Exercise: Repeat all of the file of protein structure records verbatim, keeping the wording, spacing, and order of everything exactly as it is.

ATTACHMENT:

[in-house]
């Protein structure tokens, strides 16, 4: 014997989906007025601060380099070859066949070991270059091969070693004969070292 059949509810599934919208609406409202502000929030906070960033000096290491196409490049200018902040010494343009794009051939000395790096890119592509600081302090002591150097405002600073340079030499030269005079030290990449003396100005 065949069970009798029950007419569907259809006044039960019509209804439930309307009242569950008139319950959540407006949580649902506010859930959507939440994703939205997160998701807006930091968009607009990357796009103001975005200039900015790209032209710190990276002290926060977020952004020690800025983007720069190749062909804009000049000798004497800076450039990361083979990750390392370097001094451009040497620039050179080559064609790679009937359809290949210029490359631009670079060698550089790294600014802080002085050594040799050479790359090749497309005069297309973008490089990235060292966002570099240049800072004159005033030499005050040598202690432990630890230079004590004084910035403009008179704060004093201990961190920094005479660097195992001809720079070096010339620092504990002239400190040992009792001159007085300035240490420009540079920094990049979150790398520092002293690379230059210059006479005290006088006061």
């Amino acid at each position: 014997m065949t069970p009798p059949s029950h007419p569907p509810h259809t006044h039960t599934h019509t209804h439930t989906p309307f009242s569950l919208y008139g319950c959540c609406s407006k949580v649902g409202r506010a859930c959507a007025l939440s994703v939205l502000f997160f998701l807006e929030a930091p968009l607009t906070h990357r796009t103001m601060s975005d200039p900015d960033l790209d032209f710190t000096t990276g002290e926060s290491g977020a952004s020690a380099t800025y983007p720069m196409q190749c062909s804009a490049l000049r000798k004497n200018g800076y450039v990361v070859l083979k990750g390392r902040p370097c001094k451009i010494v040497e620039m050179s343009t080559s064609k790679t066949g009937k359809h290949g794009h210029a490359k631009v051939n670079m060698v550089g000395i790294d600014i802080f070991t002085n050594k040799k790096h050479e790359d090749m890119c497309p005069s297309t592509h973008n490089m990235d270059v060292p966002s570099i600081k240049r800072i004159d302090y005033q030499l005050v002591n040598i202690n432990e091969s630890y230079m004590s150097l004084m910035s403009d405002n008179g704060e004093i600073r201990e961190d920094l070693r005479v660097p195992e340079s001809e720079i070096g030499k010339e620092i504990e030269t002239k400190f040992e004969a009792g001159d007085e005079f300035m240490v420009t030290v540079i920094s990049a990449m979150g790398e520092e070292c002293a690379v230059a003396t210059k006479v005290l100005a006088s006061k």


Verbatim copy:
[in-house]
């Protein structure tokens, strides 16, 4: 014997989906007025601060380099070859066949070991270059091969070693004969070292 059949509810599934919208609406409202502000929030906070960033000096290491196409490049200018902040010494343009794009051939000395790096890119592509600081302090002591150097405002600073340079030499030269005079030290990449003396100005 065949069970009798029950007419569907259809006044039960019509209804439930309307009242569950008139319950959540407006949580649902506010859930959507939440994703939205997160998701807006930091968009607009990357796009103001975005200039900015790209032209710190990276002290926060977020952004020690800025983007720069190749062909804009000049000798004497800076450039990361083979990750390392370097001094451009040497620039050179080559064609790679009937359809290949210029490359631009670079060698550089790294600014802080002085050594040799050479790359090749497309005069297309973008490089990235060292966002570099240049800072004159005033030499005050040598202690432990630890230079004590004084910035403009008179704060004093201990961190920094005479660097195992001809720079070096010339620092504990002239400190040992009792001159007085300035240490420009540079920094990049979150790398520092002293690379230059210059006479005290006088006061």
């Amino acid at each position: 014997m065949t069970p009798p059949s029950h007419p569907p509810h259809t006044h039960t599934h019509t209804h439930t989906p309307f009242s569950l919208y008139g319950c959540c609406s407006k949580v649902g409202r506010a859930c959507a007025l939440s994703v939205l502000f997160f998701l807006e929030a930091p968009l607009t906070h990357r796009t103001m601060s975005d200039p900015d960033l790209d032209f710190t000096t990276g002290e926060s290491g977020a952004s020690a380099t800025y983007p720069m196409q190749c062909s804009a490049l000049r000798k004497n200018g800076y450039v990361v070859l083979k990750g390392r902040p370097c001094k451009i010494v040497e620039m050179s343009t080559s064609k790679t066949g009937k359809h290949g794009h210029a490359k631009v051939n670079m060698v550089g000395i790294d600014i802080f070991t002085n050594k040799k790096h050479e790359d090749m890119c497309p005069s297309t592509h973008n490089m990235d270059v060292p966002s570099i600081k240049r800072i004159d302090y005033q030499l005050v002591n040598i202690n432990e091969s630890y230079m004590s150097l004084m910035s403009d405002n008179g704060e004093i600073r201990e961190d920094l070693r005479v660097p195992e340079s001809e720079i070096g030499k010339e620092i504990e030269t002239k400190f040992e004969a009792g001159d007085e005079f300035m240490v420009t030290v540079i920094s990049a990449m979150g790398e520092e070292c002293a690379v230059a003396t210059k006479v005290l100005a006088s006061k």